He bit his lower lip. Gul Brenok made a terrible mistake, assigning him to this vessel and Zamarran had a bad feeling the long-haired gul would learn about it the hard way: by reading a casualty report. Zamarran looked around: his ship was mostly staffed by young and very young crew. Only the chief medic was closing to middle age and the chief tactician was already there. The gul glanced at the Lakarian man, who operated his console, scanning the surroundings in an attempt to find danger and hostile aliens before they find the Marritza
. Then his eyes moved to the other side of the bridge, to his aide. She was more of a statistical representative of his crew: half his age and with quite limited experience.
He noticed she wore an additional pocket attached to the holster belt. There was something inside it but from his chair Zamarran couldn’t see what. Not that it mattered that much, she wasn’t in violation of any specific rule.
He rose from his chair and headed for his office. “Torpal, you have the bridge. Yassel, my office, please,” he said loud enough for them to hear him.
She nervously glanced up and followed him.
He went to his desk and sat, while she stopped by the door. He was under impression that she tried to keep safe distance.
“Glinn Yassel, I have a few additional instructions for you,” he said. “I have reports here, and data, and statistics and a lot of other things, but I consider them fairly useless.” A shadow of panic appeared on her face for a moment. “Don’t get me wrong, Glinn, you did a good job collecting them as I am sure you had been ordered, but this is not exactly the information I need. Those are dry facts, prepared by someone—I don’t even know whom. What I need is the real condition of the ship and the crew.
“I would like you to interview all senior staff. Prepare full reports about them, not only a dry service record. Have a conversation with them, not an interrogation. I want to know about their strengths and weaknesses; that way we would be able to assign them to adequate duties and not something that isn’t within the scope of their expertise.” He noticed she reached into her mysterious pocket and took a padd out of there. He continued, “Gil Kapoor will prepare such a report about engineering condition; I would like you, however, to take care of all scientific matters, in cooperation with her, if you’d like.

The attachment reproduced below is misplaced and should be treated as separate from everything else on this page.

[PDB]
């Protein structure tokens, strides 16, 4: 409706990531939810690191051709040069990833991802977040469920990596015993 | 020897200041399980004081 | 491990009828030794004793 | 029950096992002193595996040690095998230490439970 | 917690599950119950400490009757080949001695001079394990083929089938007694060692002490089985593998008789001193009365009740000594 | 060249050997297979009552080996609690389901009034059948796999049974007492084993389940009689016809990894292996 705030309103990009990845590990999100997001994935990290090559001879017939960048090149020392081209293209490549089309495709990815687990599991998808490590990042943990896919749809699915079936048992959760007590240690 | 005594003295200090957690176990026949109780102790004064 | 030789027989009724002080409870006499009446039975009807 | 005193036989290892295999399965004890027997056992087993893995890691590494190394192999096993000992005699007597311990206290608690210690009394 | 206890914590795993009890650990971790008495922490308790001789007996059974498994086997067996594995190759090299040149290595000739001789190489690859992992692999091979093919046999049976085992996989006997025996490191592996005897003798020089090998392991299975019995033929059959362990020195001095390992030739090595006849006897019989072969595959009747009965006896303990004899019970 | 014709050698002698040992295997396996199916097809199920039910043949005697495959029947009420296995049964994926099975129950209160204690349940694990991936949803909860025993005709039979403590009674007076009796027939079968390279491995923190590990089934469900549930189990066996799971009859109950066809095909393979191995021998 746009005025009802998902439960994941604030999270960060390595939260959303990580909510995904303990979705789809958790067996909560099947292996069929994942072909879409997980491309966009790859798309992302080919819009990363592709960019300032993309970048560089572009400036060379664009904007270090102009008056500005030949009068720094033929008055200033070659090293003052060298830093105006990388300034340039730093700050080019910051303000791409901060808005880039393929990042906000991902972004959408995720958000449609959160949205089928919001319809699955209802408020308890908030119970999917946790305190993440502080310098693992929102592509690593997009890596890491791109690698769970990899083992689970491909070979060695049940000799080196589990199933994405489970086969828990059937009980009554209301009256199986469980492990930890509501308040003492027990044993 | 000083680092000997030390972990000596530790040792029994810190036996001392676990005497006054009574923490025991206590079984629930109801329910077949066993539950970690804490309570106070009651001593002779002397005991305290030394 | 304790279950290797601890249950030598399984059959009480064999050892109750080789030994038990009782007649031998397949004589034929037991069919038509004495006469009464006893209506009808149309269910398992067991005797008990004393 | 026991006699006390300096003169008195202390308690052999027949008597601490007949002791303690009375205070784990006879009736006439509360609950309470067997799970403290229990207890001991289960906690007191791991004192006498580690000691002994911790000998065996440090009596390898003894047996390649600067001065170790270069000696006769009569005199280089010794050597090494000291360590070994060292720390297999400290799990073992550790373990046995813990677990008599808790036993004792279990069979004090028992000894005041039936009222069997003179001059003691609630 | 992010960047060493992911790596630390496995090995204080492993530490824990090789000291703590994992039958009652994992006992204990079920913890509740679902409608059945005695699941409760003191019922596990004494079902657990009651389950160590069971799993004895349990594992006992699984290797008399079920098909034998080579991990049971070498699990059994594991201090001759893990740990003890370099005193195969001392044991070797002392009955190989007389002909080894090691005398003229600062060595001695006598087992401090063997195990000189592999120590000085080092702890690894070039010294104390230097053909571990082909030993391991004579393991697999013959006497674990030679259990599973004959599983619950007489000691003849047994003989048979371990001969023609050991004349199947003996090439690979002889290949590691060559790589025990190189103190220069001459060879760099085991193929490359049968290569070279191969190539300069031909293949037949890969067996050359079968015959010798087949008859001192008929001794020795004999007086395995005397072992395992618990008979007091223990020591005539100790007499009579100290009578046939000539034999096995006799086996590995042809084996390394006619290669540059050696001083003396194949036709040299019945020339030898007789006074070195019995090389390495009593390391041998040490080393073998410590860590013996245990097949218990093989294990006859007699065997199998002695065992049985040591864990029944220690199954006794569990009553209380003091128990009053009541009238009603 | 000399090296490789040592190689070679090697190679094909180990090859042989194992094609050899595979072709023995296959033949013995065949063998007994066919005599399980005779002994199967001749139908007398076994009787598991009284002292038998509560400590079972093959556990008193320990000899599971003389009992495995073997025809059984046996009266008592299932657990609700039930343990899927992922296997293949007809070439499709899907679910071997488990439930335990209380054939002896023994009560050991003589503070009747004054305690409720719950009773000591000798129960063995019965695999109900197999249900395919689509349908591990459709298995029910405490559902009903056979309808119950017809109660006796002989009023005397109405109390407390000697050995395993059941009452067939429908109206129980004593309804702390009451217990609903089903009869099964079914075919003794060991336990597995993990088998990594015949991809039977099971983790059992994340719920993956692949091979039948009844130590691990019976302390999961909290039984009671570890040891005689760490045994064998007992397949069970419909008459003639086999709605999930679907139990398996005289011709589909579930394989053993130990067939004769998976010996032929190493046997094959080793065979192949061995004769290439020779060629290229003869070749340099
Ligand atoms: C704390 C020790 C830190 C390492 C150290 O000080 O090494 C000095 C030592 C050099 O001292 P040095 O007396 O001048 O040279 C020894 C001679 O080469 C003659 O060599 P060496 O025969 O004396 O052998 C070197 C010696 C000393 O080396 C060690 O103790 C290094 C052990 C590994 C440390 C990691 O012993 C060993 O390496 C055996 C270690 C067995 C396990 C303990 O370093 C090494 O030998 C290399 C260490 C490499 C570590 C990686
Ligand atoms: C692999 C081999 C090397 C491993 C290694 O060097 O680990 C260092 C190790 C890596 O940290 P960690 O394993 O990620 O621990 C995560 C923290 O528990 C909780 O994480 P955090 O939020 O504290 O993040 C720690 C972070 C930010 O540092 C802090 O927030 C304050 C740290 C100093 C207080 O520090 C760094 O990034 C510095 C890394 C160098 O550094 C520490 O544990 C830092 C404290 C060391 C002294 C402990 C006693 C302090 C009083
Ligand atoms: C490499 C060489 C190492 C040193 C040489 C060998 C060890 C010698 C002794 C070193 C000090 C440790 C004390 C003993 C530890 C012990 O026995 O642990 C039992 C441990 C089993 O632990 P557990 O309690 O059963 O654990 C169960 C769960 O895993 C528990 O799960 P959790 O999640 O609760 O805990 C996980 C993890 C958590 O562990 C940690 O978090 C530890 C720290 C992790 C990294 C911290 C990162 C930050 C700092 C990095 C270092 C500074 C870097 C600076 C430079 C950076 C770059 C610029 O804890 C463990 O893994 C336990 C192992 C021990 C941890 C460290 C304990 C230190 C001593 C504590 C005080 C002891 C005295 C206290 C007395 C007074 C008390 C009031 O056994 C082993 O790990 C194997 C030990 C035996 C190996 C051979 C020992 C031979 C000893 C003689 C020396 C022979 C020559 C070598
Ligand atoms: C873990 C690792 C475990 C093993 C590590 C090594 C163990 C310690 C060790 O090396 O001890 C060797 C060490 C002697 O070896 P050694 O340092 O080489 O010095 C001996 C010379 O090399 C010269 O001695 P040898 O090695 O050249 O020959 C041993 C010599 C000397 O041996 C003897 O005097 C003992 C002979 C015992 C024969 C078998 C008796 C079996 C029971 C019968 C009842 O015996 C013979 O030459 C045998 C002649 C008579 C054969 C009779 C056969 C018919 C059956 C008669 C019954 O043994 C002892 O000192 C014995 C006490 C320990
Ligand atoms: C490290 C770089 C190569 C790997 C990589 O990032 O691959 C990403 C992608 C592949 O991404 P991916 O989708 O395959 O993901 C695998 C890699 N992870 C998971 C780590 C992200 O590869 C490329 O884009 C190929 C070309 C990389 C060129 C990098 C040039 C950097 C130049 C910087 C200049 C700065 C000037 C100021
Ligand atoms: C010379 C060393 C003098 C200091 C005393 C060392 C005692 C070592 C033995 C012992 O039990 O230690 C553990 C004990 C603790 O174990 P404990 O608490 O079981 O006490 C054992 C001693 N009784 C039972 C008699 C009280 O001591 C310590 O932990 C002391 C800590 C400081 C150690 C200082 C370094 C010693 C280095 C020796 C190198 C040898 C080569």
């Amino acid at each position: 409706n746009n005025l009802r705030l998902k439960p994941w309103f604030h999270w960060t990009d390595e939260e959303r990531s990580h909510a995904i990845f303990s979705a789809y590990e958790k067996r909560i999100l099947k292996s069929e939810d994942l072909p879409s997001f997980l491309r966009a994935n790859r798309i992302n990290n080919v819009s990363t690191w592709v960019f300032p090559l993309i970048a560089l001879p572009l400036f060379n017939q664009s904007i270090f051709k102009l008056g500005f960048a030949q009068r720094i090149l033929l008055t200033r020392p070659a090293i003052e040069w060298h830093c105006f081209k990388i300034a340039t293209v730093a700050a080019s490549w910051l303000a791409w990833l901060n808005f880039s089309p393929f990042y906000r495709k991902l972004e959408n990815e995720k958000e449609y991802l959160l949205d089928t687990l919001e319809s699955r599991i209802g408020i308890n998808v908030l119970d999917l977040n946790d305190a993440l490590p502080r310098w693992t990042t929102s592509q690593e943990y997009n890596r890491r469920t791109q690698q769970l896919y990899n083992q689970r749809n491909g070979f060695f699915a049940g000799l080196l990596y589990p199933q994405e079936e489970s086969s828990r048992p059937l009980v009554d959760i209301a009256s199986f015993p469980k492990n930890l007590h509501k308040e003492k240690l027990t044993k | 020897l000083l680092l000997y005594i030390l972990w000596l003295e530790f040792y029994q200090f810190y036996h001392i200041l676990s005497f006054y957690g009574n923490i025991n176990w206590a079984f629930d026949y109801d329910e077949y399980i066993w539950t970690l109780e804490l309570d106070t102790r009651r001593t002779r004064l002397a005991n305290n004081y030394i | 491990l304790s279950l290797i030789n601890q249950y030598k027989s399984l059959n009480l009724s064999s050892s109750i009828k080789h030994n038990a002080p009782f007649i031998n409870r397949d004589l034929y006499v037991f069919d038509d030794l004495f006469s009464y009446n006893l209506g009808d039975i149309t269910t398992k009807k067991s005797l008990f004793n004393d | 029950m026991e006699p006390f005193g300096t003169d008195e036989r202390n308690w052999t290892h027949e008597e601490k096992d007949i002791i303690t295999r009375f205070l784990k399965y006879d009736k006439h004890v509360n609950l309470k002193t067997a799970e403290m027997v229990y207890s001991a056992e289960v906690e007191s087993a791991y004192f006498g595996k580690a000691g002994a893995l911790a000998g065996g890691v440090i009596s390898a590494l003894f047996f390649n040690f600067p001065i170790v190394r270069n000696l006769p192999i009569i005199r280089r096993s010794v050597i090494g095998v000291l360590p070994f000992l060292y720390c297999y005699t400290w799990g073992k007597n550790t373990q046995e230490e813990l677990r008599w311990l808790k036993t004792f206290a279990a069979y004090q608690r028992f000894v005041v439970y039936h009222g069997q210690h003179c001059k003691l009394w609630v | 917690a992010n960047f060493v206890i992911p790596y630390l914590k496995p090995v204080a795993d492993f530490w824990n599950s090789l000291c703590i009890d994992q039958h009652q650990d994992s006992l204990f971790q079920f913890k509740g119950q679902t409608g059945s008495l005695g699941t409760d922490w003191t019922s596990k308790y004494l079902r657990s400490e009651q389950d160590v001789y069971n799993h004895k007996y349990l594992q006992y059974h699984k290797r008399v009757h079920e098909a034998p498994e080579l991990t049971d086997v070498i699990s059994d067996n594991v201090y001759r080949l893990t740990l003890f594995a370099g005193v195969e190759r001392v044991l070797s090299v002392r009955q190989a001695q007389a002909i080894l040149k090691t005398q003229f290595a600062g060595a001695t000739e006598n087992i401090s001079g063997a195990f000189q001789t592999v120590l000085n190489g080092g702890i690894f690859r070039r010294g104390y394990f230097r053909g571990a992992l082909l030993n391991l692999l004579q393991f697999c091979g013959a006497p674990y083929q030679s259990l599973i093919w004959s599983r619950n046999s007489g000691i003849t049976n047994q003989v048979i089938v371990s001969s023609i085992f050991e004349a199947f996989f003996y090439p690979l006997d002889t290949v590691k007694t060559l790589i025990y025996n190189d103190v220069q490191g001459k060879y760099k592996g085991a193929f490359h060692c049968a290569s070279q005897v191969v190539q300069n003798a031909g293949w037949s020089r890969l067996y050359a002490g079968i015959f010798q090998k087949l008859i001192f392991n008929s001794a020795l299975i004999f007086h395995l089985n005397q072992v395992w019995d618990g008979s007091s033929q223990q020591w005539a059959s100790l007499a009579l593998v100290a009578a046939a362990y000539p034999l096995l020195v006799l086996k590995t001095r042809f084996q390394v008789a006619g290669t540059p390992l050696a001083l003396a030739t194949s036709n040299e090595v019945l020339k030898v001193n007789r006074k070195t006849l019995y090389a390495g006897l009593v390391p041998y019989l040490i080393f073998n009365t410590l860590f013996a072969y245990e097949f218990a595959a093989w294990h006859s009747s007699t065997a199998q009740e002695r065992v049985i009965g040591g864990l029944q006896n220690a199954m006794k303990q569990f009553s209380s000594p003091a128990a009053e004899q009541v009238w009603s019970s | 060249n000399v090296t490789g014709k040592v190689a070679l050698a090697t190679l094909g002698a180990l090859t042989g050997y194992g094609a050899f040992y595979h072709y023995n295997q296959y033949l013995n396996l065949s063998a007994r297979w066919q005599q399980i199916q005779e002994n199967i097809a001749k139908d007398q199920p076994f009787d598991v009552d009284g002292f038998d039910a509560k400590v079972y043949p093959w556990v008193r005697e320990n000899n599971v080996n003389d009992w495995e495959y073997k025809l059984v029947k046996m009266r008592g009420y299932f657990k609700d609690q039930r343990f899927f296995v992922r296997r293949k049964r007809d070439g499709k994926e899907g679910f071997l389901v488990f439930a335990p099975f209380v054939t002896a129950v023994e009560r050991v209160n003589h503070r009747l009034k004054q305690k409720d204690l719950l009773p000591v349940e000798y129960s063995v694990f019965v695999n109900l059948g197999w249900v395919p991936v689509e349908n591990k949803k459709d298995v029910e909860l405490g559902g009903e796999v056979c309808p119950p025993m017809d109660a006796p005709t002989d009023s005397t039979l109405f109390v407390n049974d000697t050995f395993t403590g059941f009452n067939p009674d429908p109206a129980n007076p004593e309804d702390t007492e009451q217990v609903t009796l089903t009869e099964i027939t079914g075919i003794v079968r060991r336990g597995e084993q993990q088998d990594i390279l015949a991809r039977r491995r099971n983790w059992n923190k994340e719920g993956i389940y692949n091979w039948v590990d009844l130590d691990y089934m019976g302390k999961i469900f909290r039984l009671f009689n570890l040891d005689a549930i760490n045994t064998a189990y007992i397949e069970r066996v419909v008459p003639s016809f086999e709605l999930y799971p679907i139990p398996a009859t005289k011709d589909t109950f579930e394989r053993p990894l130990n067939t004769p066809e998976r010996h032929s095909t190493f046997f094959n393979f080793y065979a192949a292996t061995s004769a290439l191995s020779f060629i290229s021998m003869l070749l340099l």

“I would also like to hear your opinion about creating a new department aboard the ship. A study department of some sort. With a scientist as its head.” She kept tapping at her padd, so he paused for a moment. “Is there a problem, Glinn?” he asked. Was she even listening to him?
She looked at him and hid the padd behind her like a child who tried to hide results of her naughty behaviour. “No, sir.” Her voice was shaking.
“Then what are you doing with this padd?”
“I...” Nothing followed the initial word.
Zamarran sighed. “Sit down, Yassel.” She stiffly went to a chair and sat. “Take a breath and tell me what you were doing.”
She leaned the hands with the padd in them on her thighs and lowered her head. “I was making notes, sir,” she said quietly.
Zamarran was confused. “Notes? What kind of notes?”
“I was writing down your orders. This list, including all details, was getting long and I...”
“And you...” he started to prompt her, but then it dawned on him. “...wouldn’t remember it all,” he finished himself.
She looked at him, her eyes shining with gathering tears. “I’m so sorry, sir. I know this is pathetic and I am sure you could have a better aide than someone with weak memory.” She spoke fast in a nervous voice. “I will resign my commission. I was thinking about it anyway. I’m sure Glinn Torpal would make a great aide and—”
Zamarran raised his hand. “Yassel, stop babbling, please.” I have one babbling officer here and one is more than enough